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Deuteronomy

Deuteronomy means second law. It is a retelling by Moses of the teachings and events of Exodus, Leviticus, and Numbers. It includes an extended review of the Ten Commandments and his farewell address to a new generation of Israelites as they stand ready to take possession of the Promised Land. He reminds them of God's faithfulness and love but also of His wrath on the previous generation of Israelites because of their rebellion. He charges Israel to keep the Law. It is a solemn call to love and obey the one true God. There are blessings for faithfulness and curses for unfaithfulness. The book closes with the selection of Joshua as Israel's new leader and the death of Moses.

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Deuteronomy 1:1-3

These are the words which Moses spoke to all Israel across the Jordan in the wilderness, in the Arabah opposite Suph, between Paran and Tophel and Laban and Hazeroth and Dizahab. It is eleven days’ journey from Horeb by the way of Mount Seir to Kadesh-barnea. In the fortieth year, on the first day of the eleventh month, Moses spoke to the children of Israel, according to all that the Lord had commanded him to give to them,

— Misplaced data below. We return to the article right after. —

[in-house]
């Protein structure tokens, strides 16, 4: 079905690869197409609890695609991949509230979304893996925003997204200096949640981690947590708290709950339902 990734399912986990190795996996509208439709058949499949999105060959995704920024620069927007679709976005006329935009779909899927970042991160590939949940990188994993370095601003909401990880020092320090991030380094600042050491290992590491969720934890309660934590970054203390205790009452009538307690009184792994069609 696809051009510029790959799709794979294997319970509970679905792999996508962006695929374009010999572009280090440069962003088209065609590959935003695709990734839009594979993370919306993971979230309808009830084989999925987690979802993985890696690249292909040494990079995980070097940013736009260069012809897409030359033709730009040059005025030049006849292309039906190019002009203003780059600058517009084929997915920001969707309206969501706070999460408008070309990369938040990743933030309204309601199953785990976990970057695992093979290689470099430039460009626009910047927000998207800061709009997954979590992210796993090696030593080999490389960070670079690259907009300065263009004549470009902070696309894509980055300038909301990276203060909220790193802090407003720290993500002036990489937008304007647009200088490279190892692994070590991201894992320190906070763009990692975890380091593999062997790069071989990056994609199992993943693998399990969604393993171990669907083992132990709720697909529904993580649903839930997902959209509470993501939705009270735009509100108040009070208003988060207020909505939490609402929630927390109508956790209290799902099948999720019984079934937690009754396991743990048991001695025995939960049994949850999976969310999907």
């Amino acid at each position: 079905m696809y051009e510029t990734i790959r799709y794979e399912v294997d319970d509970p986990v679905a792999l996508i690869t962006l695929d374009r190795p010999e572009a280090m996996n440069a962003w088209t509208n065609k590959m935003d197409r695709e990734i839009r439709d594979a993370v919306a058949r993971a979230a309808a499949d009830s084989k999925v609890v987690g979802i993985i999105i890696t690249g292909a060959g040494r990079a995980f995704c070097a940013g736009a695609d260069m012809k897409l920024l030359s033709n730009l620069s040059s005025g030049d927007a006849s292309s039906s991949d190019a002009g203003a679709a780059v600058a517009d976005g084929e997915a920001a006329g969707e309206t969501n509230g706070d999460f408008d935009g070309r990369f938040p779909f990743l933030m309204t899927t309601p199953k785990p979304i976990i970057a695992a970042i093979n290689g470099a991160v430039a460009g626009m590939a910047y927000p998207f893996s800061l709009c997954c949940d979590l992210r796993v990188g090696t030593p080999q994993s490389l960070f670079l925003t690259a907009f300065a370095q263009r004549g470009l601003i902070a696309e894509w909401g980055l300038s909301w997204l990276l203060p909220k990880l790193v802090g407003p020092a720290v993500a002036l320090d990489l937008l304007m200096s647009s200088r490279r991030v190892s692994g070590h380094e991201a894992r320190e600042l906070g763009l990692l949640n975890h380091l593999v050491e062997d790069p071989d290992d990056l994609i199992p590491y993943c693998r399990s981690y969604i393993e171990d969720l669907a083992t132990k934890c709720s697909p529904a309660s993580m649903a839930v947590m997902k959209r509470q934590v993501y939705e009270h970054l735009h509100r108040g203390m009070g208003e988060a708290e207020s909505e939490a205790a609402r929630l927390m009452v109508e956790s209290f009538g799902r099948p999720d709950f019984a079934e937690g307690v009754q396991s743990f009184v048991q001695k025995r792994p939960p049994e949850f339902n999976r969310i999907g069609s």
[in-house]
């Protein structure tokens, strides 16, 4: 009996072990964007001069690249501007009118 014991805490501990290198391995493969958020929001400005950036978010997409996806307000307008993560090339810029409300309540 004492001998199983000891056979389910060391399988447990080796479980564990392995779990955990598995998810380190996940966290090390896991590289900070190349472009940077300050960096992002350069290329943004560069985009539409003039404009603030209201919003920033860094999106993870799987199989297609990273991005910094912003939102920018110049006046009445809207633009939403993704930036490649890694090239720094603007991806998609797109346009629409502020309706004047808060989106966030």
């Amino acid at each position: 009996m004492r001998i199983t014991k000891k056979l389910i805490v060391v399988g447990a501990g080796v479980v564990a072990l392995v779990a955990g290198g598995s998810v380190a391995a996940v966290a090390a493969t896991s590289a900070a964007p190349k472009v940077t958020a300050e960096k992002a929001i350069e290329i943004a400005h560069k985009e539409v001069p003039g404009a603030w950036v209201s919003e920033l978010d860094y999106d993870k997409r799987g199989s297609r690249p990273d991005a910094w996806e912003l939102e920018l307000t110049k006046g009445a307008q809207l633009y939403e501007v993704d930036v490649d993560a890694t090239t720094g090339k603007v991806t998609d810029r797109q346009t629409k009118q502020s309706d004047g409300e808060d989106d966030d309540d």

Moses summarizes the journey to the promised land from Horeb and reviews God’s word to Israel. God has blessed them in their journey over nearly forty years since leaving Egypt. Their journey could have taken eleven days had Israel been faithful and trusted God. Unbelief, disobedience have robbed them of much blessing and effectiveness. On the verge of entering Canaan’s promised land, Moses explains God’s law and reminds the Israelites of important matters, before they advance. The journey started at Horeb where God spoke to the Israelites and told them to go and possess the land which had been promised to Abraham, Isaac and Jacob and their descendants. Leaders were selected to help Moses lead and judge the people, because there was too much for one man to do on his own. Moses passed on God’s commands to them. From the wilderness, the twelve spies had been sent to Kadesh Barnea and reported on the good and fruitful promised land. The stubbornness of the people, including the ten unfaithful spies, caused them to rebel against God, to doubt His purposes in bringing them out of Egypt, to fear the people they saw, and to refuse to go into the promised land. Their unbelief in not trusting God’s guidance by the fire and the cloud made Him so angry that He determined that none of them would enter the promised land except Caleb, who followed the Lord, and Joshua, who would later lead Israel into the promised land. Two faithful spies, their loved ones and their children would inherit the promised land, but the offenders would wander and die in the wilderness. The people then regretted their rebellion and tried to enter the promised land through their efforts without God’s blessing. They were routed by the Amorites. Their self pity, which were not repentance, did not impress God. So, the Israelites’ progress was suspended. They remained in Kadesh for a long time to learn the lessons that God would have them learn.